This information is intended to be used as a reference tool and should not be relied upon as a source of professional tax advice. Shareholders should consult with their tax advisor regarding all specific tax questions.
What factors determine the taxation of mutual fund distributions?
In general, the taxation of a mutual fund's distributions is determined by:
- The amount and type of income earned on the underlying securities in the fund,
- Gain or loss recognized by the fund on a sale of such securities, and
- The fund's holding period of such securities.
Mutual funds are not subject to federal income tax if they satisfy certain specified tax requirements and distribute all income to shareholders. This tax treatment prevents the income earned by a mutual fund from being taxed twice - first, at the fund level and second, at the investor level. Generally, the taxation of a mutual fund's distribution depends on the amount and type of income earned on the underlying securities of the fund, gain or loss recognized by the fund on the sale of such securities, and the fund's holding period of such securities. The nature, source and, character of mutual fund distributions to shareholders may result in different tax treatment, as discussed below.
Who is eligible to receive mutual fund distributions?
The shareholders on the record date of the distribution.
A shareholder is considered to be eligible to receive a distribution payment if the shareholder holds shares of the fund on the "record date" of the distribution. The mutual fund will make the distribution to eligible shareholders on the predetermined "payment date." The "ex-dividend date" is the day when the fund's net asset value ("NAV") will be reduced on a per share basis by the amount of the dividend distribution.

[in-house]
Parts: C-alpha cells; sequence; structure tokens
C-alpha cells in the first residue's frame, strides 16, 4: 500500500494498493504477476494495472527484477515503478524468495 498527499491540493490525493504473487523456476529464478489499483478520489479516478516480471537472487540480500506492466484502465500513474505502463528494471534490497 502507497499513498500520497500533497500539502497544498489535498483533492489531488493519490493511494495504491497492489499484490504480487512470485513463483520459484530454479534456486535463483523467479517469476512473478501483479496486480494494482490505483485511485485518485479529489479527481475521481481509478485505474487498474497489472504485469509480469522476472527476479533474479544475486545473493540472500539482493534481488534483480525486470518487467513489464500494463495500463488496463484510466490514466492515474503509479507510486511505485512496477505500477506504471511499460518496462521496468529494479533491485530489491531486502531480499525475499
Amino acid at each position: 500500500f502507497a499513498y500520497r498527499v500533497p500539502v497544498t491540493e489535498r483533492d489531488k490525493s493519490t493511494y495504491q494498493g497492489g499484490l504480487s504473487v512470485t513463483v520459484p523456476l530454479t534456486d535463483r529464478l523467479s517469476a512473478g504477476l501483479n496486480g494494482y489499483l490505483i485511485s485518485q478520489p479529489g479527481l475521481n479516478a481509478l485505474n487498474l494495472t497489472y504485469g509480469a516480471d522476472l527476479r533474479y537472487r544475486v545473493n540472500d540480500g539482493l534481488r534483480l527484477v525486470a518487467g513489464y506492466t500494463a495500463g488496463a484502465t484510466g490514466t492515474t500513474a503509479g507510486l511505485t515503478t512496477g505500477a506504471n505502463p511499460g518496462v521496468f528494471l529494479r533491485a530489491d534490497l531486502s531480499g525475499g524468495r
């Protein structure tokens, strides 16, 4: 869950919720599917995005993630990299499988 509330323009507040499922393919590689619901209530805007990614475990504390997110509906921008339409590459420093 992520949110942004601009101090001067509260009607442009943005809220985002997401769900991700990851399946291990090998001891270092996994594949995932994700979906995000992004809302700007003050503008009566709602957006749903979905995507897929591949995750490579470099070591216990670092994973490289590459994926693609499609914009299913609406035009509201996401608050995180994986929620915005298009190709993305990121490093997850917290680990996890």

When are distributions paid to shareholders?
Individual mutual funds have various distribution schedules, established in accordance with the fund's prospectus and U.S. tax requirements.
Net Investment income dividends are paid monthly, quarterly or annually depending on the individual fund's prospectus. In general, capital gain distributions are calculated and paid at least annually (to the extent a fund has realized net capital gains).
How are distributions from mutual funds taxed?
Distributions of Net Investment Income are taxable as dividend income or ordinary income.
- Distributions of Short-Term Capital Gain are taxable as ordinary income.
- Distributions of Long-Term Capital Gain are taxable as long-term capital gains.
- Distributions From Capital are considered to be nontaxable distributions.
IRS Circular 230 disclosure: Commerce Bank does not provide legal, tax or accounting advice. Any statement contained in this communication concerning U.S. tax matters was not intended or written to be used, and cannot be used, for the purpose of avoiding penalties under the Internal Revenue Code, and was written to support the promotion or marketing of the transaction(s) or matter(s) addressed. Clients of Commerce Bank should obtain their own independent tax advice based on their particular circumstances.
A prospectus for the Commerce Funds containing more complete information may be obtained by calling 1-800-995-6365 or by it from this website. Please consider a Fund's objectives, risks, and charges and expenses, and read the prospectus carefully before investing. The prospectus contains this and other information about the Fund.
The mutual funds referred to in this Web site are offered and sold only to persons residing in the United States and are offered by prospectus only. The prospectus contains more complete information about the funds, including charges and expenses, and should be read carefully before investing.